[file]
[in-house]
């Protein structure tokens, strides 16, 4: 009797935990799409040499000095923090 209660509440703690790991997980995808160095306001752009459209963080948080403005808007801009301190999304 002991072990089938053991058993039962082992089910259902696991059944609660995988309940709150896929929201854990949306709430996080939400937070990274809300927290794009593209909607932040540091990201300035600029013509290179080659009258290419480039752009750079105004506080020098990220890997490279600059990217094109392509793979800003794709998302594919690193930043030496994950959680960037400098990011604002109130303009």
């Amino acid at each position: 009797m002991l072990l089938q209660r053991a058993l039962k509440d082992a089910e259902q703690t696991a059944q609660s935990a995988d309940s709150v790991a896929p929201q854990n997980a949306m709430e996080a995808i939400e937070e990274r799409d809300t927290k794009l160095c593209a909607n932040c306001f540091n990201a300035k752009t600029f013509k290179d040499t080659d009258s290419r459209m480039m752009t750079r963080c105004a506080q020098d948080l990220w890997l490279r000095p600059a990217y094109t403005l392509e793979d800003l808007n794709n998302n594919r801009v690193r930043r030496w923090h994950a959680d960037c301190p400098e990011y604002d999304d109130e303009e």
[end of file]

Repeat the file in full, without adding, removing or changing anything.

[in-house]
């Protein structure tokens, strides 16, 4: 009797935990799409040499000095923090 209660509440703690790991997980995808160095306001752009459209963080948080403005808007801009301190999304 002991072990089938053991058993039962082992089910259902696991059944609660995988309940709150896929929201854990949306709430996080939400937070990274809300927290794009593209909607932040540091990201300035600029013509290179080659009258290419480039752009750079105004506080020098990220890997490279600059990217094109392509793979800003794709998302594919690193930043030496994950959680960037400098990011604002109130303009």
């Amino acid at each position: 009797m002991l072990l089938q209660r053991a058993l039962k509440d082992a089910e259902q703690t696991a059944q609660s935990a995988d309940s709150v790991a896929p929201q854990n997980a949306m709430e996080a995808i939400e937070e990274r799409d809300t927290k794009l160095c593209a909607n932040c306001f540091n990201a300035k752009t600029f013509k290179d040499t080659d009258s290419r459209m480039m752009t750079r963080c105004a506080q020098d948080l990220w890997l490279r000095p600059a990217y094109t403005l392509e793979d800003l808007n794709n998302n594919r801009v690193r930043r030496w923090h994950a959680d960037c301190p400098e990011y604002d999304d109130e303009e």